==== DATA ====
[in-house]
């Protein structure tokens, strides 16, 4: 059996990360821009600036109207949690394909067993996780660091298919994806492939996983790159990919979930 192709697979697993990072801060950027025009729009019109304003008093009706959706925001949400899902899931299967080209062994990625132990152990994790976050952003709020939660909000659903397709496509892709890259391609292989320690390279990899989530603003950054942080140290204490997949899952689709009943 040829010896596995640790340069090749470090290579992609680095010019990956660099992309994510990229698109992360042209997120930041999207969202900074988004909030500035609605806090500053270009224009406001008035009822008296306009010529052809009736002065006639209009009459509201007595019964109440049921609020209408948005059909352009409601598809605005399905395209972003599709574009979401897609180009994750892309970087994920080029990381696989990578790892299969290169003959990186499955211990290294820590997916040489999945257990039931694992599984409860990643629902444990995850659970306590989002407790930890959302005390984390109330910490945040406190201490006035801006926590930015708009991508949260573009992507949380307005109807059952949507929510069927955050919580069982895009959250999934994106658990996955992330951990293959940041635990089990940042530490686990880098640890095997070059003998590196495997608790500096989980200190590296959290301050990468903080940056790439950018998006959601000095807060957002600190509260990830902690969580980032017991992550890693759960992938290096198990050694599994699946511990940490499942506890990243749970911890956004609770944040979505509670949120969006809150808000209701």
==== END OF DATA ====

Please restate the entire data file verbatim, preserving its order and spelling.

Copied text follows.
[in-house]
């Protein structure tokens, strides 16, 4: 059996990360821009600036109207949690394909067993996780660091298919994806492939996983790159990919979930 192709697979697993990072801060950027025009729009019109304003008093009706959706925001949400899902899931299967080209062994990625132990152990994790976050952003709020939660909000659903397709496509892709890259391609292989320690390279990899989530603003950054942080140290204490997949899952689709009943 040829010896596995640790340069090749470090290579992609680095010019990956660099992309994510990229698109992360042209997120930041999207969202900074988004909030500035609605806090500053270009224009406001008035009822008296306009010529052809009736002065006639209009009459509201007595019964109440049921609020209408948005059909352009409601598809605005399905395209972003599709574009979401897609180009994750892309970087994920080029990381696989990578790892299969290169003959990186499955211990290294820590997916040489999945257990039931694992599984409860990643629902444990995850659970306590989002407790930890959302005390984390109330910490945040406190201490006035801006926590930015708009991508949260573009992507949380307005109807059952949507929510069927955050919580069982895009959250999934994106658990996955992330951990293959940041635990089990940042530490686990880098640890095997070059003998590196495997608790500096989980200190590296959290301050990468903080940056790439950018998006959601000095807060957002600190509260990830902690969580980032017991992550890693759960992938290096198990050694599994699946511990940490499942506890990243749970911890956004609770944040979505509670949120969006809150808000209701």